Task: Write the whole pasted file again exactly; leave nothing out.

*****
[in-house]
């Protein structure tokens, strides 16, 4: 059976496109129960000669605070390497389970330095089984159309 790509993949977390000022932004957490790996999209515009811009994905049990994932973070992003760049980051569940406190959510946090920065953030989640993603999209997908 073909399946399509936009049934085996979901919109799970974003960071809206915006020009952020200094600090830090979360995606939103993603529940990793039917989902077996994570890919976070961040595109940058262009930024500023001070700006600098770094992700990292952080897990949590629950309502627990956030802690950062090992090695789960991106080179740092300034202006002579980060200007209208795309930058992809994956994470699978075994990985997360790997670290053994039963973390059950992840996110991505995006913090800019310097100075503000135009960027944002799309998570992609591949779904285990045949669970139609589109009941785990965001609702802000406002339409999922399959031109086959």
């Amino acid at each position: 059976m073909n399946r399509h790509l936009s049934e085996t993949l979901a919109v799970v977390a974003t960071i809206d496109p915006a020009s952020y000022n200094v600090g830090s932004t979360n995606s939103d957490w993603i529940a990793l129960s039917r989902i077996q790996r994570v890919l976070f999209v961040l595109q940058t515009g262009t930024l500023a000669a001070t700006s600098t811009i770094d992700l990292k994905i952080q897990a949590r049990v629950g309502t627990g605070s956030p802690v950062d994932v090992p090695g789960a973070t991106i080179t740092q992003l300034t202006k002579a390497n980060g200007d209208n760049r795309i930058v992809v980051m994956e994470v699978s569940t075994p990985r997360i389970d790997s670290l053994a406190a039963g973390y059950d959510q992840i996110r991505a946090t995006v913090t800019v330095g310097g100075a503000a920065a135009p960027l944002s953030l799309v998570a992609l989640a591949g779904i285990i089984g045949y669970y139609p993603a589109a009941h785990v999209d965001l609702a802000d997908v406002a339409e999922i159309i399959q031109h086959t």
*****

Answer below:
[in-house]
């Protein structure tokens, strides 16, 4: 059976496109129960000669605070390497389970330095089984159309 790509993949977390000022932004957490790996999209515009811009994905049990994932973070992003760049980051569940406190959510946090920065953030989640993603999209997908 073909399946399509936009049934085996979901919109799970974003960071809206915006020009952020200094600090830090979360995606939103993603529940990793039917989902077996994570890919976070961040595109940058262009930024500023001070700006600098770094992700990292952080897990949590629950309502627990956030802690950062090992090695789960991106080179740092300034202006002579980060200007209208795309930058992809994956994470699978075994990985997360790997670290053994039963973390059950992840996110991505995006913090800019310097100075503000135009960027944002799309998570992609591949779904285990045949669970139609589109009941785990965001609702802000406002339409999922399959031109086959």
């Amino acid at each position: 059976m073909n399946r399509h790509l936009s049934e085996t993949l979901a919109v799970v977390a974003t960071i809206d496109p915006a020009s952020y000022n200094v600090g830090s932004t979360n995606s939103d957490w993603i529940a990793l129960s039917r989902i077996q790996r994570v890919l976070f999209v961040l595109q940058t515009g262009t930024l500023a000669a001070t700006s600098t811009i770094d992700l990292k994905i952080q897990a949590r049990v629950g309502t627990g605070s956030p802690v950062d994932v090992p090695g789960a973070t991106i080179t740092q992003l300034t202006k002579a390497n980060g200007d209208n760049r795309i930058v992809v980051m994956e994470v699978s569940t075994p990985r997360i389970d790997s670290l053994a406190a039963g973390y059950d959510q992840i996110r991505a946090t995006v913090t800019v330095g310097g100075a503000a920065a135009p960027l944002s953030l799309v998570a992609l989640a591949g779904i285990i089984g045949y669970y139609p993603a589109a009941h785990v999209d965001l609702a802000d997908v406002a339409e999922i159309i399959q031109h086959t």